Six months after Lana Clarkson was found dead of a gunshot blast to the face in Phil Spector's Alhambra mansion, Esquire published an interview with Spector that included an inflammatory quote. "She kissed the gun," Spector told the reporter. "I have no idea why - I never knew her, never even saw her before that night." The inflammatory assertion was blasted everywhere, beginning with Anderson Cooper reading out loud from an advance copy of the interview on CNN and carried in headlines across the blogosphere, presented as truth simply because it was uttered by Phil Spector. At the time, I thought Spector's language was suspect. If someone you didn't know came to your house and killed herself, wouldn't you be upset that they decided to check out in your living room? Wouldn't you say so? Wouldn't you express remorse that anyone who felt compelled to kill herself at the home of a stranger must have been terribly desperate? Wouldn't you at the very least deem it unwise to use callow language to describe the horrific thing that your houseguest did? If the Esquire interview is transcribed and published accurately, such questions were never asked of Phil Spector, and nor were they posed elsewhere, by any other reporter, in any of the publications that reprinted Spector's claim. To say that Lana Clarkson "kissed the gun" is to say so much more, and we will hopefully find out exactly what in the upcoming trial.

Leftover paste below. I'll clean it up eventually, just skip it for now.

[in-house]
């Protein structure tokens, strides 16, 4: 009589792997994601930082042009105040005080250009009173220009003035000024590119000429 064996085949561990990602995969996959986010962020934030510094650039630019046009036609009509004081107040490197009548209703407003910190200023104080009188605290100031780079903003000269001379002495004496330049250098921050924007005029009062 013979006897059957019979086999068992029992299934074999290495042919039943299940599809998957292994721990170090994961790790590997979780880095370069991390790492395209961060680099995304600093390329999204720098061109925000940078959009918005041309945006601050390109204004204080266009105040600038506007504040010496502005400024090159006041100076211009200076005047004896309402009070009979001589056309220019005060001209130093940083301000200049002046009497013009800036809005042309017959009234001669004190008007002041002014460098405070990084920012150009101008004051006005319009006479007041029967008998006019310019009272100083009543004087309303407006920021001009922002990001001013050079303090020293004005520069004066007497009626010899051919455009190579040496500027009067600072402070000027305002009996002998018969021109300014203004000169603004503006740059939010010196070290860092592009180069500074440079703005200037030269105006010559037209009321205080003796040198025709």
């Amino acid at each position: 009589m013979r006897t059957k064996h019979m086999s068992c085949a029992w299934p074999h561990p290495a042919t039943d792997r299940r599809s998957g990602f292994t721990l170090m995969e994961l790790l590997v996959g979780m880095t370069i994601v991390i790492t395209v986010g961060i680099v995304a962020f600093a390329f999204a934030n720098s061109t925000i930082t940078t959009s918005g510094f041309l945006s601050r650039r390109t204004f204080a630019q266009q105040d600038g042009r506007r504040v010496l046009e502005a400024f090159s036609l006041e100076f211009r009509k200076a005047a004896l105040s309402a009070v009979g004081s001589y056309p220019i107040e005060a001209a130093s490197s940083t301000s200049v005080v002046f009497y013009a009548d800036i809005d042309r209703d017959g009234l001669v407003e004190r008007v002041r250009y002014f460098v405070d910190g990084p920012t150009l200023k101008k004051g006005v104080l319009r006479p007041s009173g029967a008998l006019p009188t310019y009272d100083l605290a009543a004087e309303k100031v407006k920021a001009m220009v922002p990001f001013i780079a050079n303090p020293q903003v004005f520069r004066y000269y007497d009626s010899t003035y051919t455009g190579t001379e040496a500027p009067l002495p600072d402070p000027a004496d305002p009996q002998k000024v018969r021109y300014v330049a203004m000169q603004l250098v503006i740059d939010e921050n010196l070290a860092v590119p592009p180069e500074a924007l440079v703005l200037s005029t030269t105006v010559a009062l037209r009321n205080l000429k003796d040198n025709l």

I've been covering the case since Clarkson died and I happen to have my own theory, which you can read about in my upcoming article called "Death Behind the Wall of Sound," which will appear in the 3/25 edition of the UK Independent. In the mean time, here's a sneak peak: the death of Lana Clarkson has a lot to do with Tom Wolfe (no, I'm not saying he was there that night, not physically anyway). Wolfe, as many of you know, is the guy who wrote "The Pump-House Gang," his inexplicably famous piece in which he predicted the death of surf culture in 1965 - perhaps not unexpected from someone who wore a linen suit instead of a wetsuit to the beach. Wolfe penned a previous bad call in 1964, this one a giddy profile of Phil Spector called "The First Tycoon of Teen" for the International Herald Tribune, failing to take critical aspects of Spector's boyhood into account and presenting, simply, a wild and crazy guy. Until recently, this piece served as the go-to piece on the man, spawning an Ozymandias of coverage in which hordes of unthinking scribes have taken everything Spector has ever said or done at face value, ignoring report after report of violence towards his colleagues, his ex-wife, and his girlfriends. Lana Clarkson "kissed the gun"? Sure, no problem. What effect might decades of Spector adoration have had on Clarkson? For the answer to this and other questions (like what might have happened on the night Clarkson died and how she was affected by a series of injuries in the months before her death), please read my piece next Sunday (I'll be linking to it on this site). In the mean time, read my New York Observer piece about how Phil Spector and Robert Blake are reverse, perhaps unwitting Gatsbys whose east-to-west family journeys spelled their doom, reprinted here.